Author: Todd Kaho Photo: Lucas Oil
Ritchie Lewis has been named Series Director for the Lucas Oil Off-Road Racing short-course series to help continue to take LOORRS to the next level. A hands-on guy, Lewis is not one to hang out in an air-conditioned tower directing others to do the dirty work. Rather, you’ll find Ritchie in the thick of whatever needs to be done to produce a great race. A Series Director not afraid to break a sweat and get his hands dirty, when we finally caught up with Lewis to find out about the upcoming season, he was finishing a fuel run for a Lucas Oil Late Model Dirt race.
DS: You were involved in the early days of LOORRS, but some of our readers might not know much about Ritchie Lewis. Can you share some of your background?
RL: My dad was a huge race fan, and I was just always at the races as a kid. Living in South Georgia, we were at Daytona quite a bit – I’ve been to a lot of Daytona 500s - and we were always at our local round track in a little town called Waycross, Georgia. The people who I grew up with were always working on cars and racecars. Fortunately for me, I was given an opportunity by the owner and operator of Dixie Speedway, north of Atlanta, and I started at the very bottom. I am kind of a Cinderella story, if you will. I’ve been able to develop a respectful way of officiating races and a professional way of taking care of sponsors, working branding and marketing for people so they get a return on investment. DS: You are universally liked by racers, sponsors, and race fans alike. What’s the secret?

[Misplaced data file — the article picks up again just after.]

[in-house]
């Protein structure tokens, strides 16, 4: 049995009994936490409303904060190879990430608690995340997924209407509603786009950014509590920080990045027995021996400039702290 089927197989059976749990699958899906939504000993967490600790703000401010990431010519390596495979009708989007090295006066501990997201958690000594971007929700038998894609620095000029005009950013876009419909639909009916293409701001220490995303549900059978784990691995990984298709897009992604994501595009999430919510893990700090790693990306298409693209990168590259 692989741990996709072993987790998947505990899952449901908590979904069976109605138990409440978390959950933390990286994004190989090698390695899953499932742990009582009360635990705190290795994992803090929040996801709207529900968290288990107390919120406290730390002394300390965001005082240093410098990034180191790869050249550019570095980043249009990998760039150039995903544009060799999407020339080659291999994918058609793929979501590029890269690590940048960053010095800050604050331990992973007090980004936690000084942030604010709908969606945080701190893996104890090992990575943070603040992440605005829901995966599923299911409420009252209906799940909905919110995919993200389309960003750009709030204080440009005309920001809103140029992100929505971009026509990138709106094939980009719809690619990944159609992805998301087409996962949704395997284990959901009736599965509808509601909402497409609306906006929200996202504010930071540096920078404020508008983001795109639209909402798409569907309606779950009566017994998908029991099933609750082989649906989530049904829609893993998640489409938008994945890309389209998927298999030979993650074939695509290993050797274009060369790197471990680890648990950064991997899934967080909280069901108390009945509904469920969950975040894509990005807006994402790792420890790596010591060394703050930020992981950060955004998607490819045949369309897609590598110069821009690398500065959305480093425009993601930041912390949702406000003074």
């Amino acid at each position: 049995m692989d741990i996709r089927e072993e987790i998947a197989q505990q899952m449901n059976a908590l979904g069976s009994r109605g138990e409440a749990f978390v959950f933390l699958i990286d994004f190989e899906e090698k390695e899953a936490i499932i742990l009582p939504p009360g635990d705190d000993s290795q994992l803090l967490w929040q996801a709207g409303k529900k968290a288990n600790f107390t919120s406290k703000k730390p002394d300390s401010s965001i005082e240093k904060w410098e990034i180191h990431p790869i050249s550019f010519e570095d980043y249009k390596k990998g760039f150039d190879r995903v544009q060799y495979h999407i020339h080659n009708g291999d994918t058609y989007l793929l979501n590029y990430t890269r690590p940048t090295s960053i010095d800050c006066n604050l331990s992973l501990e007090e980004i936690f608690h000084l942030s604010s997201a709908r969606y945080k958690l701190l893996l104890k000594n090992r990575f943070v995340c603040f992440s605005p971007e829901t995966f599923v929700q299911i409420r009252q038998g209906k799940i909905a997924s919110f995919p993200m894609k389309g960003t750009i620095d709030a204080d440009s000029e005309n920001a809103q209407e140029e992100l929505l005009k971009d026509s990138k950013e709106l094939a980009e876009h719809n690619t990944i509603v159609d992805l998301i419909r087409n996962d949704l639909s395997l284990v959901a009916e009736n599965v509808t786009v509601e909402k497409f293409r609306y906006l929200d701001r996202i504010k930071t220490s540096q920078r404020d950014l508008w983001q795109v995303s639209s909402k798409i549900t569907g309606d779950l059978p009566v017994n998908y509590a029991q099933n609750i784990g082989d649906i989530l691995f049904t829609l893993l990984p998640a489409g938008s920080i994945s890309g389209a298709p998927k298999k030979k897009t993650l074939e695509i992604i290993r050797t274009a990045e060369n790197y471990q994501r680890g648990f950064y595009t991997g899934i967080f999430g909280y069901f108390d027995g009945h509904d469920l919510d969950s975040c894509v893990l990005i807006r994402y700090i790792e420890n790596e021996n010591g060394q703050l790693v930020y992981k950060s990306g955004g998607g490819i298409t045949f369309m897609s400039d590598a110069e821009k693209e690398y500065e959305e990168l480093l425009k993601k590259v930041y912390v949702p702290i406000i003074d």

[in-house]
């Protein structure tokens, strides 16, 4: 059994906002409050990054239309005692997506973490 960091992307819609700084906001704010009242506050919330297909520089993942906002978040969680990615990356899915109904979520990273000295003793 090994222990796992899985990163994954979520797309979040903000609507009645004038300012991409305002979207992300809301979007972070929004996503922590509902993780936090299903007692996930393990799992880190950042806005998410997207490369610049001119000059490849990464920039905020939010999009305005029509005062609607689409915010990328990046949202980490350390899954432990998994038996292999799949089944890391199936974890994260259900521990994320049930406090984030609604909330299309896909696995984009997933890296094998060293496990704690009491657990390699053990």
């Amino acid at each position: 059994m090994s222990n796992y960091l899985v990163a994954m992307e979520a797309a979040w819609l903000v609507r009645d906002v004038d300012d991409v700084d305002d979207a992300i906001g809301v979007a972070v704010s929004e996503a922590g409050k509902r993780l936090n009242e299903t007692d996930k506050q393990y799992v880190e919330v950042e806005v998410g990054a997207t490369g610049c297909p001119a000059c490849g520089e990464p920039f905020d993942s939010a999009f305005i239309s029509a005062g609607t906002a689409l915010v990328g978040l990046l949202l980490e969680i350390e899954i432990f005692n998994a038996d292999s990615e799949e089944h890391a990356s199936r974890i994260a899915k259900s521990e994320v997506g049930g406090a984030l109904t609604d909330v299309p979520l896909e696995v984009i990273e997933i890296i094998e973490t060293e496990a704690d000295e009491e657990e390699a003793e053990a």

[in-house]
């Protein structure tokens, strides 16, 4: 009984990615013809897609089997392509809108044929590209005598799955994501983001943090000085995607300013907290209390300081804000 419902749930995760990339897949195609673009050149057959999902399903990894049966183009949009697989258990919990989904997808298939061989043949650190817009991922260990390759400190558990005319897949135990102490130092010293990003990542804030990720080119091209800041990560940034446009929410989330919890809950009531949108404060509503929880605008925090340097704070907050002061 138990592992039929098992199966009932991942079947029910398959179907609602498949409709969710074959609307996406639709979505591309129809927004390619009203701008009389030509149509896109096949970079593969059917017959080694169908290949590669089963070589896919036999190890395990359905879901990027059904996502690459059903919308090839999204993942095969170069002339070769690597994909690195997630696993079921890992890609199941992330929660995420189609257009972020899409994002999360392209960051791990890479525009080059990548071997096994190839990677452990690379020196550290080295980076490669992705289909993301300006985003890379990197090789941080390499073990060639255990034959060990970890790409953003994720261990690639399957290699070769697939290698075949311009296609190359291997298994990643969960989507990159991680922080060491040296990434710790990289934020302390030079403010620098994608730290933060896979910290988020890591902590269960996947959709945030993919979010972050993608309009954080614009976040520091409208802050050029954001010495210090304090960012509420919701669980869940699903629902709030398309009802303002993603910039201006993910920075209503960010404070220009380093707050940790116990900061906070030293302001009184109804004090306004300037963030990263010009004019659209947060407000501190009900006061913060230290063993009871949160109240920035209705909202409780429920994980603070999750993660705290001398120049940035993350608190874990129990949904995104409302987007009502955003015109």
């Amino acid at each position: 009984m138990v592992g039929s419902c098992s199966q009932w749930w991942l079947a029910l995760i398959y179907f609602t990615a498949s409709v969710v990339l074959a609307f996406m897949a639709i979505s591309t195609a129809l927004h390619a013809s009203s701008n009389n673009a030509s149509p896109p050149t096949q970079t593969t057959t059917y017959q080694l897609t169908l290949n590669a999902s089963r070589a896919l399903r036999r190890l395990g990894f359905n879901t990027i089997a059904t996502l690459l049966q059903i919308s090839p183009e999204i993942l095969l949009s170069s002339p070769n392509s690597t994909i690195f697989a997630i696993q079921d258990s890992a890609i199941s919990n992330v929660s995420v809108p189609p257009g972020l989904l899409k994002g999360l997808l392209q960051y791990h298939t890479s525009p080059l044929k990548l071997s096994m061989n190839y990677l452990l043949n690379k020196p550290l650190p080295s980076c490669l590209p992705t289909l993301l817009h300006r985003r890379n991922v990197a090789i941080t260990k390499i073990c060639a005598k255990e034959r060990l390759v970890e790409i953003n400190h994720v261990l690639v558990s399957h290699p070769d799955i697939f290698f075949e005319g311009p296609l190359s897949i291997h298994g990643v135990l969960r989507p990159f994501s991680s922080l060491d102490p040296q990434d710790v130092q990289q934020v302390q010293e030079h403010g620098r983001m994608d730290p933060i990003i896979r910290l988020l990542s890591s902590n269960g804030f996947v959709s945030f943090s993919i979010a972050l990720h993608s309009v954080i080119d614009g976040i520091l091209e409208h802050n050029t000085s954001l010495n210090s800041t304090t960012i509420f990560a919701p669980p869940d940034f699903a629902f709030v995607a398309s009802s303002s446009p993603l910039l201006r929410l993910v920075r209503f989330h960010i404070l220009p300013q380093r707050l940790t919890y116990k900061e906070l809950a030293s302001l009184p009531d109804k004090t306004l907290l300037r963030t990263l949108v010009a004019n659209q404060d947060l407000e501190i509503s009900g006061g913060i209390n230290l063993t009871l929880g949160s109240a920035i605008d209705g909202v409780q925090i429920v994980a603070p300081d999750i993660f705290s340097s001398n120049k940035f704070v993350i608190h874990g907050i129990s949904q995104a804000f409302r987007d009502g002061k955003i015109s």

RL: Being a true fan at heart, for many forms of motorsports, I find that just taking a common sense approach to racing earns you respect. That’s what was taught to me. I started working Late Model dirt track races, first part time doing any meaningless job that I could do just to be able to go to the races. I was fortunate along the way to be able to go to school and learn some business practices for high-performance sports teams. I learned how to work with people, and how to coach, manage and take care of people so they buy into it and do what you want them to do and feel good about it through truth and integrity.
DS: Maybe it’s your Southern upbringing, but words like respect and integrity seem to be very important to you.
RL: Over the years I’ve been able to do what I told people I was going to do and back it up with facts. Having a solid proof of performance and always trying to exceed people’s expectations as I moved up the ladder has served me well. If you understand how sincere people are and how passionate they are about motorsports, it’s important. I’ve been fortunate to be able to do what I love and figure out a way to make a living at it. That’s one thing I’ve certainly taken from my dad and mom: find what you would be doing in your free time and figure out a way to make a living at it and you’ll find your happiness as far as the work portion of you life.
DS: What are your impressions of short-course off-road racing?